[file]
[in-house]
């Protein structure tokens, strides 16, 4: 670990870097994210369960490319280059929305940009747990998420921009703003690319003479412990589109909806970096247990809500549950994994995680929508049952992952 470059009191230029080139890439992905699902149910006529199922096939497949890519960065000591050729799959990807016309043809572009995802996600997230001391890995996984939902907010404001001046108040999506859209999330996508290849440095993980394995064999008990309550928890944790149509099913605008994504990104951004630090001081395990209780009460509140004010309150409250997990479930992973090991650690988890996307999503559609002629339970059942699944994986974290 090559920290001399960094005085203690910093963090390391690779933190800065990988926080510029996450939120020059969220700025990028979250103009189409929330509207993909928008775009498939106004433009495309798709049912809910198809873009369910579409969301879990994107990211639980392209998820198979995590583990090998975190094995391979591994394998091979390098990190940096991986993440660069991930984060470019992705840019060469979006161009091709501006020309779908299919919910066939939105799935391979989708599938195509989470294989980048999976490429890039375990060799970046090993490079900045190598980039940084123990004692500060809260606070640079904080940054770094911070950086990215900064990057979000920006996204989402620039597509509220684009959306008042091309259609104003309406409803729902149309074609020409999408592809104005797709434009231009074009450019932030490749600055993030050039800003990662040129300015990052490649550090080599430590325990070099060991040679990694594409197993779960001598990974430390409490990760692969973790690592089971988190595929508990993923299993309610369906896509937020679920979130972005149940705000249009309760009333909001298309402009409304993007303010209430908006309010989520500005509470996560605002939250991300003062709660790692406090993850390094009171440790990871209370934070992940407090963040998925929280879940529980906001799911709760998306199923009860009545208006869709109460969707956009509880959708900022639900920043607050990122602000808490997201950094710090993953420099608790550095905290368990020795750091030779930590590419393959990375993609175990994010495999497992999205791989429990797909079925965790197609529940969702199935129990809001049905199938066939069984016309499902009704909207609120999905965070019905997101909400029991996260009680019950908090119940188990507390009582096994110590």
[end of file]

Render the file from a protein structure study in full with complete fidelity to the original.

[in-house]
């Protein structure tokens, strides 16, 4: 670990870097994210369960490319280059929305940009747990998420921009703003690319003479412990589109909806970096247990809500549950994994995680929508049952992952 470059009191230029080139890439992905699902149910006529199922096939497949890519960065000591050729799959990807016309043809572009995802996600997230001391890995996984939902907010404001001046108040999506859209999330996508290849440095993980394995064999008990309550928890944790149509099913605008994504990104951004630090001081395990209780009460509140004010309150409250997990479930992973090991650690988890996307999503559609002629339970059942699944994986974290 090559920290001399960094005085203690910093963090390391690779933190800065990988926080510029996450939120020059969220700025990028979250103009189409929330509207993909928008775009498939106004433009495309798709049912809910198809873009369910579409969301879990994107990211639980392209998820198979995590583990090998975190094995391979591994394998091979390098990190940096991986993440660069991930984060470019992705840019060469979006161009091709501006020309779908299919919910066939939105799935391979989708599938195509989470294989980048999976490429890039375990060799970046090993490079900045190598980039940084123990004692500060809260606070640079904080940054770094911070950086990215900064990057979000920006996204989402620039597509509220684009959306008042091309259609104003309406409803729902149309074609020409999408592809104005797709434009231009074009450019932030490749600055993030050039800003990662040129300015990052490649550090080599430590325990070099060991040679990694594409197993779960001598990974430390409490990760692969973790690592089971988190595929508990993923299993309610369906896509937020679920979130972005149940705000249009309760009333909001298309402009409304993007303010209430908006309010989520500005509470996560605002939250991300003062709660790692406090993850390094009171440790990871209370934070992940407090963040998925929280879940529980906001799911709760998306199923009860009545208006869709109460969707956009509880959708900022639900920043607050990122602000808490997201950094710090993953420099608790550095905290368990020795750091030779930590590419393959990375993609175990994010495999497992999205791989429990797909079925965790197609529940969702199935129990809001049905199938066939069984016309499902009704909207609120999905965070019905997101909400029991996260009680019950908090119940188990507390009582096994110590």